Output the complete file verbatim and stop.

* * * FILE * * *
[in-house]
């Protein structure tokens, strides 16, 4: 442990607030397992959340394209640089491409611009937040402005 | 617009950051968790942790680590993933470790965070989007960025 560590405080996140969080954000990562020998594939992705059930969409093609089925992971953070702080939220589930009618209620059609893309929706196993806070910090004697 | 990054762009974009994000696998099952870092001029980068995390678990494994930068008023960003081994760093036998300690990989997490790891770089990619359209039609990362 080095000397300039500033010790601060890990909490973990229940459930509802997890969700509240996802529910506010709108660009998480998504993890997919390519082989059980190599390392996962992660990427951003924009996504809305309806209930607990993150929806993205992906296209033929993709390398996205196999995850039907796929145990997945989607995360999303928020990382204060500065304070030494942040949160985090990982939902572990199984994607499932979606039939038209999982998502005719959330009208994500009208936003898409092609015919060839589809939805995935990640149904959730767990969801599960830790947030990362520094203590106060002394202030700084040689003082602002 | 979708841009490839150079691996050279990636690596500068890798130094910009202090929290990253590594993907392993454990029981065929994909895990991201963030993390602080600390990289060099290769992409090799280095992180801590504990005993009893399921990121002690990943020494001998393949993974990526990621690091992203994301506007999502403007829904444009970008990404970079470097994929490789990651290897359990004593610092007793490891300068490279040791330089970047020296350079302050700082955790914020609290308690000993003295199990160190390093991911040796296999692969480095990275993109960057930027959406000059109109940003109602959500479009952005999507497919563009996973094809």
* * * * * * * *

[in-house]
């Protein structure tokens, strides 16, 4: 442990607030397992959340394209640089491409611009937040402005 | 617009950051968790942790680590993933470790965070989007960025 560590405080996140969080954000990562020998594939992705059930969409093609089925992971953070702080939220589930009618209620059609893309929706196993806070910090004697 | 990054762009974009994000696998099952870092001029980068995390678990494994930068008023960003081994760093036998300690990989997490790891770089990619359209039609990362 080095000397300039500033010790601060890990909490973990229940459930509802997890969700509240996802529910506010709108660009998480998504993890997919390519082989059980190599390392996962992660990427951003924009996504809305309806209930607990993150929806993205992906296209033929993709390398996205196999995850039907796929145990997945989607995360999303928020990382204060500065304070030494942040949160985090990982939902572990199984994607499932979606039939038209999982998502005719959330009208994500009208936003898409092609015919060839589809939805995935990640149904959730767990969801599960830790947030990362520094203590106060002394202030700084040689003082602002 | 979708841009490839150079691996050279990636690596500068890798130094910009202090929290990253590594993907392993454990029981065929994909895990991201963030993390602080600390990289060099290769992409090799280095992180801590504990005993009893399921990121002690990943020494001998393949993974990526990621690091992203994301506007999502403007829904444009970008990404970079470097994929490789990651290897359990004593610092007793490891300068490279040791330089970047020296350079302050700082955790914020609290308690000993003295199990160190390093991911040796296999692969480095990275993109960057930027959406000059109109940003109602959500479009952005999507497919563009996973094809």